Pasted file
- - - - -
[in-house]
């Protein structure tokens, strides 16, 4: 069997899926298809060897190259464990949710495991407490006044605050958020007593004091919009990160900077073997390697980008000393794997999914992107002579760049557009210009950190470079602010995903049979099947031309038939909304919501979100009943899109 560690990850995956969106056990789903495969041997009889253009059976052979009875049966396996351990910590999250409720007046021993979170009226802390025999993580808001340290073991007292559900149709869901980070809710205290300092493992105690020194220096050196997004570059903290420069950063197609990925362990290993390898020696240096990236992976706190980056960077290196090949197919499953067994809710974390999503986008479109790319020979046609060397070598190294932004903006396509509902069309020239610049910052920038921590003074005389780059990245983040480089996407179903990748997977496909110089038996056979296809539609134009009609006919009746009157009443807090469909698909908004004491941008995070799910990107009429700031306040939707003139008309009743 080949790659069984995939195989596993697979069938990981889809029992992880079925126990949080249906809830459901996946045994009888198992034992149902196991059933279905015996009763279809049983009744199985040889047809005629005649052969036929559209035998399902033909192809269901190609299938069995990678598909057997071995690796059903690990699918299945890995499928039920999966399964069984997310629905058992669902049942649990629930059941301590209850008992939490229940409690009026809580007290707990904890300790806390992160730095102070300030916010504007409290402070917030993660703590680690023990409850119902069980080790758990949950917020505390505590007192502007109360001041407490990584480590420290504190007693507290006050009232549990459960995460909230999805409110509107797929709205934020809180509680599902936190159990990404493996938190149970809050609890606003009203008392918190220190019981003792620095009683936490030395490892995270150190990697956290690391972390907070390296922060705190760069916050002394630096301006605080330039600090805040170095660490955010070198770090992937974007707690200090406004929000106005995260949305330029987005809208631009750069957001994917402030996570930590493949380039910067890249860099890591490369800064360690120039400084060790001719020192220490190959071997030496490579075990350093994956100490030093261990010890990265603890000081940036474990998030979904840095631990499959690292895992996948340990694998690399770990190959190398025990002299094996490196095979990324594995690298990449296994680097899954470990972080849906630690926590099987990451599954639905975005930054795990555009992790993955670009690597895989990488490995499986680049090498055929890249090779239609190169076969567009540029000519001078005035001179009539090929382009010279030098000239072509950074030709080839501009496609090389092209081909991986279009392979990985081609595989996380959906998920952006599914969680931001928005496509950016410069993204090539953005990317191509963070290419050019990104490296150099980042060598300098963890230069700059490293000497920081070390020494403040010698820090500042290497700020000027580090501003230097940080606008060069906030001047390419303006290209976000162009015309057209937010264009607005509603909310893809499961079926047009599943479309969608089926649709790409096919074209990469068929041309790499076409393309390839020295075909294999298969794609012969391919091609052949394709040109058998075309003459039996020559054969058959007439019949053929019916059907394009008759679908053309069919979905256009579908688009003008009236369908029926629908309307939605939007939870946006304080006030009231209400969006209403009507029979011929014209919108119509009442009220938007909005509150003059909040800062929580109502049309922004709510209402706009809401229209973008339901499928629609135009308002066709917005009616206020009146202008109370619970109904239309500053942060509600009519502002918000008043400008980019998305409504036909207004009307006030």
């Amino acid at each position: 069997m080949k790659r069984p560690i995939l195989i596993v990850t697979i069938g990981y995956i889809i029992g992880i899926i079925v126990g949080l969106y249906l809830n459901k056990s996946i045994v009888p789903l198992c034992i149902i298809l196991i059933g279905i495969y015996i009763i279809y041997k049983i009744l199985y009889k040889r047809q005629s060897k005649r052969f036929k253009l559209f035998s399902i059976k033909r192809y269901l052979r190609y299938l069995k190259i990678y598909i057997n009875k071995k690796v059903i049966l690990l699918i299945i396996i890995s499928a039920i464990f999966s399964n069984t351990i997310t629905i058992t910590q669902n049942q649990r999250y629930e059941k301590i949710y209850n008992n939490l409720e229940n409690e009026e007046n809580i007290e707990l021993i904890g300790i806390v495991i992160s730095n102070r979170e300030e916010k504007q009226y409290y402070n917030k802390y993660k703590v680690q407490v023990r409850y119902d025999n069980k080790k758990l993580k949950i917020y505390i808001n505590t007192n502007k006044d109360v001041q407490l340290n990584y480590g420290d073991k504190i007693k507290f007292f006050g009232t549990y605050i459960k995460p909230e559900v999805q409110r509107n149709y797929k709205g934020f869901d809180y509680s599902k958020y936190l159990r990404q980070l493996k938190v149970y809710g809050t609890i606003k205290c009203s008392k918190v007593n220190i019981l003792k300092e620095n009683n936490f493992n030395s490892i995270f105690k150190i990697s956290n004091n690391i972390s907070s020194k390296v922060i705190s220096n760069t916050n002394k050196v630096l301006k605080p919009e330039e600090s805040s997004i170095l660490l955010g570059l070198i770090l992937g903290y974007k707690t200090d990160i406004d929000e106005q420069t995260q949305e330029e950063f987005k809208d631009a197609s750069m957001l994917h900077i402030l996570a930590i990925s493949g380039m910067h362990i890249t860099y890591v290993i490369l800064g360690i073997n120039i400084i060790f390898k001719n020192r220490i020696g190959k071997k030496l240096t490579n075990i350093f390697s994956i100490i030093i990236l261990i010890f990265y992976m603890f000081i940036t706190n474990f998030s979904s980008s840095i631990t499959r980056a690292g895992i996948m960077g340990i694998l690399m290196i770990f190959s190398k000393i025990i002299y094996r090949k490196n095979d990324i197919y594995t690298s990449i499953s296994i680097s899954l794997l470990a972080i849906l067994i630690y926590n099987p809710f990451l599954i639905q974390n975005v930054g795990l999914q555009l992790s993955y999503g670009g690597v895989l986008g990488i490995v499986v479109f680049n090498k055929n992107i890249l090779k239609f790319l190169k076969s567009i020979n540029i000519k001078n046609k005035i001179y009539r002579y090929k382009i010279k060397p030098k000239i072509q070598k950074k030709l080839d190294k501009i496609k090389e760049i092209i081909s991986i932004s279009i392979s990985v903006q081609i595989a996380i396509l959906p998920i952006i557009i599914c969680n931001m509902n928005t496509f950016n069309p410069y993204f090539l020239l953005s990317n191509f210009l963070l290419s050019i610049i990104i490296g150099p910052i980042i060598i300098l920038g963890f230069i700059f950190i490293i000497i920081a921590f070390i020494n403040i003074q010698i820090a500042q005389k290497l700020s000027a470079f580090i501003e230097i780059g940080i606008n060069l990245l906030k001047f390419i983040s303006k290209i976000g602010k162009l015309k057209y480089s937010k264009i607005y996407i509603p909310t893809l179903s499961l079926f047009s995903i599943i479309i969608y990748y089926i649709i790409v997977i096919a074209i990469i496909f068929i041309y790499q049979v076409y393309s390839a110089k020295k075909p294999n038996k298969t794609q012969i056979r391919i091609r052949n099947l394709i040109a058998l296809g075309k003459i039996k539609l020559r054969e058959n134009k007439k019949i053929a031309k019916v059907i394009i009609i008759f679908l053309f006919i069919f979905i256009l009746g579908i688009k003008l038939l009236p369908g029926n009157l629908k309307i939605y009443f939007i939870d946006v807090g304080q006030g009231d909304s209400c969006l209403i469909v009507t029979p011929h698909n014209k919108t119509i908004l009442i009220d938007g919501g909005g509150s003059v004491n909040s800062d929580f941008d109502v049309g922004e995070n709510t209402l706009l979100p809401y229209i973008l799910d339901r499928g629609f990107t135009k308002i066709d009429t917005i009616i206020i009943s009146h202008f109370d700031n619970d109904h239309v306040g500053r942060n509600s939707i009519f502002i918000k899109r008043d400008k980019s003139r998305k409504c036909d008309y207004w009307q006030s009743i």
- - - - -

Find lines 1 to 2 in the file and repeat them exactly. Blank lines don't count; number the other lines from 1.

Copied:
[in-house]
């Protein structure tokens, strides 16, 4: 069997899926298809060897190259464990949710495991407490006044605050958020007593004091919009990160900077073997390697980008000393794997999914992107002579760049557009210009950190470079602010995903049979099947031309038939909304919501979100009943899109 560690990850995956969106056990789903495969041997009889253009059976052979009875049966396996351990910590999250409720007046021993979170009226802390025999993580808001340290073991007292559900149709869901980070809710205290300092493992105690020194220096050196997004570059903290420069950063197609990925362990290993390898020696240096990236992976706190980056960077290196090949197919499953067994809710974390999503986008479109790319020979046609060397070598190294932004903006396509509902069309020239610049910052920038921590003074005389780059990245983040480089996407179903990748997977496909110089038996056979296809539609134009009609006919009746009157009443807090469909698909908004004491941008995070799910990107009429700031306040939707003139008309009743 080949790659069984995939195989596993697979069938990981889809029992992880079925126990949080249906809830459901996946045994009888198992034992149902196991059933279905015996009763279809049983009744199985040889047809005629005649052969036929559209035998399902033909192809269901190609299938069995990678598909057997071995690796059903690990699918299945890995499928039920999966399964069984997310629905058992669902049942649990629930059941301590209850008992939490229940409690009026809580007290707990904890300790806390992160730095102070300030916010504007409290402070917030993660703590680690023990409850119902069980080790758990949950917020505390505590007192502007109360001041407490990584480590420290504190007693507290006050009232549990459960995460909230999805409110509107797929709205934020809180509680599902936190159990990404493996938190149970809050609890606003009203008392918190220190019981003792620095009683936490030395490892995270150190990697956290690391972390907070390296922060705190760069916050002394630096301006605080330039600090805040170095660490955010070198770090992937974007707690200090406004929000106005995260949305330029987005809208631009750069957001994917402030996570930590493949380039910067890249860099890591490369800064360690120039400084060790001719020192220490190959071997030496490579075990350093994956100490030093261990010890990265603890000081940036474990998030979904840095631990499959690292895992996948340990694998690399770990190959190398025990002299094996490196095979990324594995690298990449296994680097899954470990972080849906630690926590099987990451599954639905975005930054795990555009992790993955670009690597895989990488490995499986680049090498055929890249090779239609190169076969567009540029000519001078005035001179009539090929382009010279030098000239072509950074030709080839501009496609090389092209081909991986279009392979990985081609595989996380959906998920952006599914969680931001928005496509950016410069993204090539953005990317191509963070290419050019990104490296150099980042060598300098963890230069700059490293000497920081070390020494403040010698820090500042290497700020000027580090501003230097940080606008060069906030001047390419303006290209976000162009015309057209937010264009607005509603909310893809499961079926047009599943479309969608089926649709790409096919074209990469068929041309790499076409393309390839020295075909294999298969794609012969391919091609052949394709040109058998075309003459039996020559054969058959007439019949053929019916059907394009008759679908053309069919979905256009579908688009003008009236369908029926629908309307939605939007939870946006304080006030009231209400969006209403009507029979011929014209919108119509009442009220938007909005509150003059909040800062929580109502049309922004709510209402706009809401229209973008339901499928629609135009308002066709917005009616206020009146202008109370619970109904239309500053942060509600009519502002918000008043400008980019998305409504036909207004009307006030």